When your spouse or child becomes seriously ill or injured, you naturally want to do everything you can to help them get better. You might even take time off of work to be at their side around the clock.
The federal Family and Medical Leave Act of 1993 (FMLA) gives certain employees in Florida, Washington, D.C., and around the country the right to take up to 12 weeks of leave per year to take care of an ill family member or to give birth to a baby and help in its initial care. Though your employer is not required to pay you during your leave, it must have your job waiting for you when you get back. Your employer must also maintain your benefits during your leave. These rights can be vital for families struggling with a severe, chronic, potentially life-threatening condition.
Who can qualify for FMLA leave?
In order to qualify for leave under FMLA, the following must be true.
- Your employer must have at least 50 employees within a 75-mile radius of your workplace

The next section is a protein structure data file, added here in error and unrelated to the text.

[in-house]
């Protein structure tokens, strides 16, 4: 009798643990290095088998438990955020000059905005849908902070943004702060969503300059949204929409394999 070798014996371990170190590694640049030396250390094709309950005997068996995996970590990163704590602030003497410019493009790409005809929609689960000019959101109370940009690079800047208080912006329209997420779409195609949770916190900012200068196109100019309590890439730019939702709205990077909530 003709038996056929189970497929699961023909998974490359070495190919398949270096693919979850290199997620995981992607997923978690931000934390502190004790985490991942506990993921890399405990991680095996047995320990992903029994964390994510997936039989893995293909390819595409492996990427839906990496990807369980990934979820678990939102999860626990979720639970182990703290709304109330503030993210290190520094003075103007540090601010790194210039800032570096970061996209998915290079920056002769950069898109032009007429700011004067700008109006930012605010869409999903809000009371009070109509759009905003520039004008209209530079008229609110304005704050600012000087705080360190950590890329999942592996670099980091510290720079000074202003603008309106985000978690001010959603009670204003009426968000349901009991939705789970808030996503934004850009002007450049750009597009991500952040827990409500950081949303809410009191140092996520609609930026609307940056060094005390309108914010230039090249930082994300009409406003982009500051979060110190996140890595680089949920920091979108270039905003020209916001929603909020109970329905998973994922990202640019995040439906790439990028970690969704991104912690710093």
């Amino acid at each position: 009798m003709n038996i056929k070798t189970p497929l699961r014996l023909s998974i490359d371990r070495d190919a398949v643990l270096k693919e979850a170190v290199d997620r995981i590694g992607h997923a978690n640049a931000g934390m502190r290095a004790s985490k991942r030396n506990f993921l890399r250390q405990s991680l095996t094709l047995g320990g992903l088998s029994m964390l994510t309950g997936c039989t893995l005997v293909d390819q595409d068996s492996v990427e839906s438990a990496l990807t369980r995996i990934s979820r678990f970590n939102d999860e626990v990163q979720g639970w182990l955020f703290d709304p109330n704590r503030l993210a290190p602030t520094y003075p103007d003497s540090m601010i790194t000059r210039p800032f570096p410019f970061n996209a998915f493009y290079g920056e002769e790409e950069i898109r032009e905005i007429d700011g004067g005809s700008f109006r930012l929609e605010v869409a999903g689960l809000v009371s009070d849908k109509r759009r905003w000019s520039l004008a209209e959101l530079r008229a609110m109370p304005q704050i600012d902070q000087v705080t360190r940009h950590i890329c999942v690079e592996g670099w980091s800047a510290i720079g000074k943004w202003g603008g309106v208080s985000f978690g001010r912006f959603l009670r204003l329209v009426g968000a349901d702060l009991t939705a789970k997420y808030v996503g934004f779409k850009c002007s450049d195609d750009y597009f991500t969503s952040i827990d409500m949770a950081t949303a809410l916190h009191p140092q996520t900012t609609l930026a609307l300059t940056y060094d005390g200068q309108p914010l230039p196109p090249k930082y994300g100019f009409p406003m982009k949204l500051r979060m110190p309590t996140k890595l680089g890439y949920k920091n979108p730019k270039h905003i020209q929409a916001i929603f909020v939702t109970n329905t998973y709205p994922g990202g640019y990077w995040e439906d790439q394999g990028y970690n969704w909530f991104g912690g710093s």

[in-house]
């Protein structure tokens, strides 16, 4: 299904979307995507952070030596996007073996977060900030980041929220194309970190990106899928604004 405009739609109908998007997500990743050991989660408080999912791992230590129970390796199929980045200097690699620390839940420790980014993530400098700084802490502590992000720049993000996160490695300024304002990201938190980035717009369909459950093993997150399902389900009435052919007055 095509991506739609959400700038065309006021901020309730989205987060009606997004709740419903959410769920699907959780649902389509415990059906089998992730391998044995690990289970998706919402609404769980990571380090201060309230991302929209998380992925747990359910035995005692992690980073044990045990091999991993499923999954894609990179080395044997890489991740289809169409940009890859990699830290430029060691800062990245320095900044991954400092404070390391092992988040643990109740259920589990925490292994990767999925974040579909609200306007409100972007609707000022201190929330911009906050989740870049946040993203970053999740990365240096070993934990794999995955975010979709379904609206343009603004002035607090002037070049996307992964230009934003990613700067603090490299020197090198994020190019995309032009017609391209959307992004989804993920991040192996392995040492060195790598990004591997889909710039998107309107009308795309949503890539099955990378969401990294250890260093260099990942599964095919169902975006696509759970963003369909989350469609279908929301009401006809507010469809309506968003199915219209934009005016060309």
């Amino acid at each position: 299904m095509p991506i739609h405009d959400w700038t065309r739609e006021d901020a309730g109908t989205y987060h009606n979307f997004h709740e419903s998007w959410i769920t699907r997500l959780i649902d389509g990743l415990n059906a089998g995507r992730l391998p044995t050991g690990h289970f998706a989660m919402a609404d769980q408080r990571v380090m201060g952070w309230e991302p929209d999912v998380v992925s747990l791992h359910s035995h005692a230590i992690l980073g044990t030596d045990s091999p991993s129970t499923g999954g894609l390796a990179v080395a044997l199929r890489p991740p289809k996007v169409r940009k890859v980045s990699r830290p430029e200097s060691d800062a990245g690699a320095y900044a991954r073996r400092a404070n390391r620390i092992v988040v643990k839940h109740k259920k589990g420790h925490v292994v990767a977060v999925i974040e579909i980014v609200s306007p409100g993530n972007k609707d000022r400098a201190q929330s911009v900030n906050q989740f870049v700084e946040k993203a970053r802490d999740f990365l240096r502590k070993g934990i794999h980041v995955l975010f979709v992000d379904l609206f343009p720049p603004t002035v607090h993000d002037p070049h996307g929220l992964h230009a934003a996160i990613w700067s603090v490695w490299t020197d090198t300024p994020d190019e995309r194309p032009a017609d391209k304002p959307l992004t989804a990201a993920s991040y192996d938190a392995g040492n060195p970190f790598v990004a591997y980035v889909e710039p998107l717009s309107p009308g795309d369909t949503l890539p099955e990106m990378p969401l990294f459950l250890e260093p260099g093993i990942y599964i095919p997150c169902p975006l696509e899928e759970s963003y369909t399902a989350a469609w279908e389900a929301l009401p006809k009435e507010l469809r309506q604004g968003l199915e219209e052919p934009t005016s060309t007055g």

- You must have worked for the employer for at least 12 months
- In the last 12 months, you must have worked at least 1,250 hours or slightly more than 24 hours per week on average
If you qualify, you can use your FMLA leave to care for an immediate family member with a severe condition, or use it as recovery time if you are the one with the condition and you are unable to work as a result.
Illegal retaliation against family leave
Some managers and business owners try to intimidate their workers out of exercising their legal rights by retaliating against those who do. If your employer failed to give you your job back after your leave, terminated you or harassed you, you might be able to fight back in court.